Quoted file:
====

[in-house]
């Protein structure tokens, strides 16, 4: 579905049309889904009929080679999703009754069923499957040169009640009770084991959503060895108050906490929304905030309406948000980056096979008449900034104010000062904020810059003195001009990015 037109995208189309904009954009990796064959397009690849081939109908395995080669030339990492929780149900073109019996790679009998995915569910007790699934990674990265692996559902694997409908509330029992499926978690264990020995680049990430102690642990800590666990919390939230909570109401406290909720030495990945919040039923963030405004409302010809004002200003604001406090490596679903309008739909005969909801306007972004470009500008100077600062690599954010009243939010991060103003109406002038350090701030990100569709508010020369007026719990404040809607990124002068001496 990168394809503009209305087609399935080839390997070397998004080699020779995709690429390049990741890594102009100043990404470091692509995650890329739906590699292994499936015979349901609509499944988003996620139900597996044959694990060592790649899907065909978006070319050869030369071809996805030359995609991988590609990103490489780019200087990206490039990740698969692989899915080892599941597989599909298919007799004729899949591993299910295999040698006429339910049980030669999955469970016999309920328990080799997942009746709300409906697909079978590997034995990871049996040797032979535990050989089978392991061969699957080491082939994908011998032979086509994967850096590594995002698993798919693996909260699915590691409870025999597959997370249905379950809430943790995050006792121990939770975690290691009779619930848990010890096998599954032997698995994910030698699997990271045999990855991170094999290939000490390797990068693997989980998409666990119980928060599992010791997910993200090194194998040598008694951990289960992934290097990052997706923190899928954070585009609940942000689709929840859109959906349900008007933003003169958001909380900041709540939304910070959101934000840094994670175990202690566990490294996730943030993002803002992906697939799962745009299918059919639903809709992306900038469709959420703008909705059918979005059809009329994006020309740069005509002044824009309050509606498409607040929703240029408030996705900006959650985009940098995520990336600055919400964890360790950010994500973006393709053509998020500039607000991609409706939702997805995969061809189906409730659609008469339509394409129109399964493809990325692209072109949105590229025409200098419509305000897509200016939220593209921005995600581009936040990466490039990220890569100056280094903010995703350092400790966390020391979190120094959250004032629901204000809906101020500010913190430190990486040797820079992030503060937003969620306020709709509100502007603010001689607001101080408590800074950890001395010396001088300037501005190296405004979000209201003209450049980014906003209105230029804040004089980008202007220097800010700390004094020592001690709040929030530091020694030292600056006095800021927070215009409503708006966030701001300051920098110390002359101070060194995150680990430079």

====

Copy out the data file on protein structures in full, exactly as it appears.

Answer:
[in-house]
């Protein structure tokens, strides 16, 4: 579905049309889904009929080679999703009754069923499957040169009640009770084991959503060895108050906490929304905030309406948000980056096979008449900034104010000062904020810059003195001009990015 037109995208189309904009954009990796064959397009690849081939109908395995080669030339990492929780149900073109019996790679009998995915569910007790699934990674990265692996559902694997409908509330029992499926978690264990020995680049990430102690642990800590666990919390939230909570109401406290909720030495990945919040039923963030405004409302010809004002200003604001406090490596679903309008739909005969909801306007972004470009500008100077600062690599954010009243939010991060103003109406002038350090701030990100569709508010020369007026719990404040809607990124002068001496 990168394809503009209305087609399935080839390997070397998004080699020779995709690429390049990741890594102009100043990404470091692509995650890329739906590699292994499936015979349901609509499944988003996620139900597996044959694990060592790649899907065909978006070319050869030369071809996805030359995609991988590609990103490489780019200087990206490039990740698969692989899915080892599941597989599909298919007799004729899949591993299910295999040698006429339910049980030669999955469970016999309920328990080799997942009746709300409906697909079978590997034995990871049996040797032979535990050989089978392991061969699957080491082939994908011998032979086509994967850096590594995002698993798919693996909260699915590691409870025999597959997370249905379950809430943790995050006792121990939770975690290691009779619930848990010890096998599954032997698995994910030698699997990271045999990855991170094999290939000490390797990068693997989980998409666990119980928060599992010791997910993200090194194998040598008694951990289960992934290097990052997706923190899928954070585009609940942000689709929840859109959906349900008007933003003169958001909380900041709540939304910070959101934000840094994670175990202690566990490294996730943030993002803002992906697939799962745009299918059919639903809709992306900038469709959420703008909705059918979005059809009329994006020309740069005509002044824009309050509606498409607040929703240029408030996705900006959650985009940098995520990336600055919400964890360790950010994500973006393709053509998020500039607000991609409706939702997805995969061809189906409730659609008469339509394409129109399964493809990325692209072109949105590229025409200098419509305000897509200016939220593209921005995600581009936040990466490039990220890569100056280094903010995703350092400790966390020391979190120094959250004032629901204000809906101020500010913190430190990486040797820079992030503060937003969620306020709709509100502007603010001689607001101080408590800074950890001395010396001088300037501005190296405004979000209201003209450049980014906003209105230029804040004089980008202007220097800010700390004094020592001690709040929030530091020694030292600056006095800021927070215009409503708006966030701001300051920098110390002359101070060194995150680990430079």